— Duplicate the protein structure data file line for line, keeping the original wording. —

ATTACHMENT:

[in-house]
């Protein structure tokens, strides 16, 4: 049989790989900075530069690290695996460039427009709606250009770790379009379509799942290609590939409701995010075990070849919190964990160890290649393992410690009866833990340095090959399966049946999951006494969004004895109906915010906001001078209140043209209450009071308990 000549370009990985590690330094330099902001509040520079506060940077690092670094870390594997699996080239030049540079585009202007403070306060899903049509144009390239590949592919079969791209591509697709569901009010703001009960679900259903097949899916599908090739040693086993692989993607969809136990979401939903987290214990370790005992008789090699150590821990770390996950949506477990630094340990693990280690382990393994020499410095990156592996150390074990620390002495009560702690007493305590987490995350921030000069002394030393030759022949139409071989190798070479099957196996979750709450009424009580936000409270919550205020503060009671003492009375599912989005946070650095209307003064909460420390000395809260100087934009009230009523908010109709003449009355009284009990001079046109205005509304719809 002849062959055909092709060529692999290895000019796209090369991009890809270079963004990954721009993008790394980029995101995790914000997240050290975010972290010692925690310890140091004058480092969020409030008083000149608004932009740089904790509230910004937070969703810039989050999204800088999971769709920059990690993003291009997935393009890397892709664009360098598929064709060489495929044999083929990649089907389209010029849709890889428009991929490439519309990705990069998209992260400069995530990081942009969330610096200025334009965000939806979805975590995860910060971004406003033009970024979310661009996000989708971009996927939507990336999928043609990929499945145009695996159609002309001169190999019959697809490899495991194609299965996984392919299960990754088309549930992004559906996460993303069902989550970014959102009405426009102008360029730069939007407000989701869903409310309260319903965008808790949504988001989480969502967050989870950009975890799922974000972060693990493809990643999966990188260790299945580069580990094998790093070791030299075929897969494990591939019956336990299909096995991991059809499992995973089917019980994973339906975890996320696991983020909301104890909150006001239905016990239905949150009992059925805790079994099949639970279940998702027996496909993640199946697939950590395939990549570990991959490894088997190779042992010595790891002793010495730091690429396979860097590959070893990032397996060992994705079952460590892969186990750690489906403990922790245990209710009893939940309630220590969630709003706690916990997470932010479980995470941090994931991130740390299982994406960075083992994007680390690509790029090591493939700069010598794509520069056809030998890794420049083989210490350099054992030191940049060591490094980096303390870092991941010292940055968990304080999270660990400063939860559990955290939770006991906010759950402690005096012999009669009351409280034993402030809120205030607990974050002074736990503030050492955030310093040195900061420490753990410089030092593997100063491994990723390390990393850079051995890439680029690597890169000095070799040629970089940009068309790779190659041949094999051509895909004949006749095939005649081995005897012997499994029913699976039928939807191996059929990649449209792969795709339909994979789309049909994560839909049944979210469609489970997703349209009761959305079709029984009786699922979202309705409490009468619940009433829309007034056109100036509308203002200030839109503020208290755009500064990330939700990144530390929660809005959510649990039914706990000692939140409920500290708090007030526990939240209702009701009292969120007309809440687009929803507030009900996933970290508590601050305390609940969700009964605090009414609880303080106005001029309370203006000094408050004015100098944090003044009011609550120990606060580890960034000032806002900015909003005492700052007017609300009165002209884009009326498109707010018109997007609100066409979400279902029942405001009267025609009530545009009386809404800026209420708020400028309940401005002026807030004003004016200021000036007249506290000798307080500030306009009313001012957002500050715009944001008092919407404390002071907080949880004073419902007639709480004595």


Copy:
[in-house]
């Protein structure tokens, strides 16, 4: 049989790989900075530069690290695996460039427009709606250009770790379009379509799942290609590939409701995010075990070849919190964990160890290649393992410690009866833990340095090959399966049946999951006494969004004895109906915010906001001078209140043209209450009071308990 000549370009990985590690330094330099902001509040520079506060940077690092670094870390594997699996080239030049540079585009202007403070306060899903049509144009390239590949592919079969791209591509697709569901009010703001009960679900259903097949899916599908090739040693086993692989993607969809136990979401939903987290214990370790005992008789090699150590821990770390996950949506477990630094340990693990280690382990393994020499410095990156592996150390074990620390002495009560702690007493305590987490995350921030000069002394030393030759022949139409071989190798070479099957196996979750709450009424009580936000409270919550205020503060009671003492009375599912989005946070650095209307003064909460420390000395809260100087934009009230009523908010109709003449009355009284009990001079046109205005509304719809 002849062959055909092709060529692999290895000019796209090369991009890809270079963004990954721009993008790394980029995101995790914000997240050290975010972290010692925690310890140091004058480092969020409030008083000149608004932009740089904790509230910004937070969703810039989050999204800088999971769709920059990690993003291009997935393009890397892709664009360098598929064709060489495929044999083929990649089907389209010029849709890889428009991929490439519309990705990069998209992260400069995530990081942009969330610096200025334009965000939806979805975590995860910060971004406003033009970024979310661009996000989708971009996927939507990336999928043609990929499945145009695996159609002309001169190999019959697809490899495991194609299965996984392919299960990754088309549930992004559906996460993303069902989550970014959102009405426009102008360029730069939007407000989701869903409310309260319903965008808790949504988001989480969502967050989870950009975890799922974000972060693990493809990643999966990188260790299945580069580990094998790093070791030299075929897969494990591939019956336990299909096995991991059809499992995973089917019980994973339906975890996320696991983020909301104890909150006001239905016990239905949150009992059925805790079994099949639970279940998702027996496909993640199946697939950590395939990549570990991959490894088997190779042992010595790891002793010495730091690429396979860097590959070893990032397996060992994705079952460590892969186990750690489906403990922790245990209710009893939940309630220590969630709003706690916990997470932010479980995470941090994931991130740390299982994406960075083992994007680390690509790029090591493939700069010598794509520069056809030998890794420049083989210490350099054992030191940049060591490094980096303390870092991941010292940055968990304080999270660990400063939860559990955290939770006991906010759950402690005096012999009669009351409280034993402030809120205030607990974050002074736990503030050492955030310093040195900061420490753990410089030092593997100063491994990723390390990393850079051995890439680029690597890169000095070799040629970089940009068309790779190659041949094999051509895909004949006749095939005649081995005897012997499994029913699976039928939807191996059929990649449209792969795709339909994979789309049909994560839909049944979210469609489970997703349209009761959305079709029984009786699922979202309705409490009468619940009433829309007034056109100036509308203002200030839109503020208290755009500064990330939700990144530390929660809005959510649990039914706990000692939140409920500290708090007030526990939240209702009701009292969120007309809440687009929803507030009900996933970290508590601050305390609940969700009964605090009414609880303080106005001029309370203006000094408050004015100098944090003044009011609550120990606060580890960034000032806002900015909003005492700052007017609300009165002209884009009326498109707010018109997007609100066409979400279902029942405001009267025609009530545009009386809404800026209420708020400028309940401005002026807030004003004016200021000036007249506290000798307080500030306009009313001012957002500050715009944001008092919407404390002071907080949880004073419902007639709480004595």